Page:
Migrants transferred to Italian ships for trip to Spain

Hundreds of migrants were being split between three ships Tuesday for a trip to Spain in bad weather, after Italy’s new government used their plight to pressure Europe to revisit its migration policy.

The 629 migrants — including 123 unaccompanied minors and several pregnant women — were onboard the Aquarius, operated by the charity SOS Mediterranee. The migrants, stuck at sea since Saturday after Italy and Malta refused them permission to dock in their ports, are now heading for Spain, where the prime minister has offered them safe harbor.

The migrants were being transferred to two Italian ships, one Coast Guard and one Navy, because of forecasts of deteriorating weather conditions along the route to Valencia, Spain, according to SOS Mediterranee spokeswoman Mathilde Auvillain. Officials in Valencia said they expected the ship to arrive in three to four days, depending on when they depart and weather conditions.

Italy’s new anti-migrant, right-wing interior minister has made good on a campaign pledge to close Italian ports to non-governmental organizations that pick up migrants at sea, which he has likened to taxi services for migrant smugglers.

Matteo Salvini, whose League is part of the populist coalition that took office this month, promised voters that other European countries would be made to share the burden of caring for asylum-seekers arriving in Italy on unseaworthy boats mostly from lawless Libya, also taking particular aim at the aid vessels.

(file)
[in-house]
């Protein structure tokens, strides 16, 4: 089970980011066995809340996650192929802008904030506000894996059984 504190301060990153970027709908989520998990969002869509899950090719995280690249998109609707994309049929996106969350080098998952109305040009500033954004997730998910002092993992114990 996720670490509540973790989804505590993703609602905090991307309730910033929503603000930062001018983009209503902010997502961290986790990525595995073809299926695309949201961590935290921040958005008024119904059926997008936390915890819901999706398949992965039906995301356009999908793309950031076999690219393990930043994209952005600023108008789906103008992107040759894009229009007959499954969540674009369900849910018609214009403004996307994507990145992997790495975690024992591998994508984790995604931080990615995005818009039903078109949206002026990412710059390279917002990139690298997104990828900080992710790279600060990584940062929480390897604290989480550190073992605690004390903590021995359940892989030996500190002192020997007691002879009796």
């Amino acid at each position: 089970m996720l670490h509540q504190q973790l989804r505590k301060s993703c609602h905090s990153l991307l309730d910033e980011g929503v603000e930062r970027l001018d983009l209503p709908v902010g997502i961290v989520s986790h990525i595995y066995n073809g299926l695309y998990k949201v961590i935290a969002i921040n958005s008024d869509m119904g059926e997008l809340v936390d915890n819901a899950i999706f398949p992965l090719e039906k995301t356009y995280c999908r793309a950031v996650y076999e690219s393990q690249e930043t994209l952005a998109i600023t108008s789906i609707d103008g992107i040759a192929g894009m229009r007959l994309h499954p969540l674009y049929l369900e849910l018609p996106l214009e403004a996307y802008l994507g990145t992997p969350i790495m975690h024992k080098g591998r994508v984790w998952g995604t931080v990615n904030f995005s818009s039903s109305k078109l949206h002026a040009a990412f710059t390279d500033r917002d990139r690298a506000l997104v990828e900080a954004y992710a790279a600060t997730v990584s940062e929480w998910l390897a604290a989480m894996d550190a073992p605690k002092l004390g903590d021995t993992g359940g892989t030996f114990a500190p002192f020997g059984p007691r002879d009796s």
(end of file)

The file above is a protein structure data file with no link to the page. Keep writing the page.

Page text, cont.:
The new Spanish foreign minister said that Spain’s decision in accepting the migrant ship is also meant to push European Union leaders to address the bloc’s migration policies later this month at an EU summit.

“Spain has made a gesture that aims to trigger a European dynamic to stop looking away, allowing one (EU member) to cope with the problem while the rest of us pass the buck,” Borrell told Ser radio late on Monday.

The decision to offer a docking port in the eastern city of Valencia had been a personal and direct move by the country’s new prime minister, the Socialist Pedro Sanchez.

Many Spanish regions and cities have offered to provide long-term support to the migrants, said Valencia’s regional vice president, Monica Oltra. The Red Cross was preparing shelter and medical assistance to meet immediate needs on their arrival.

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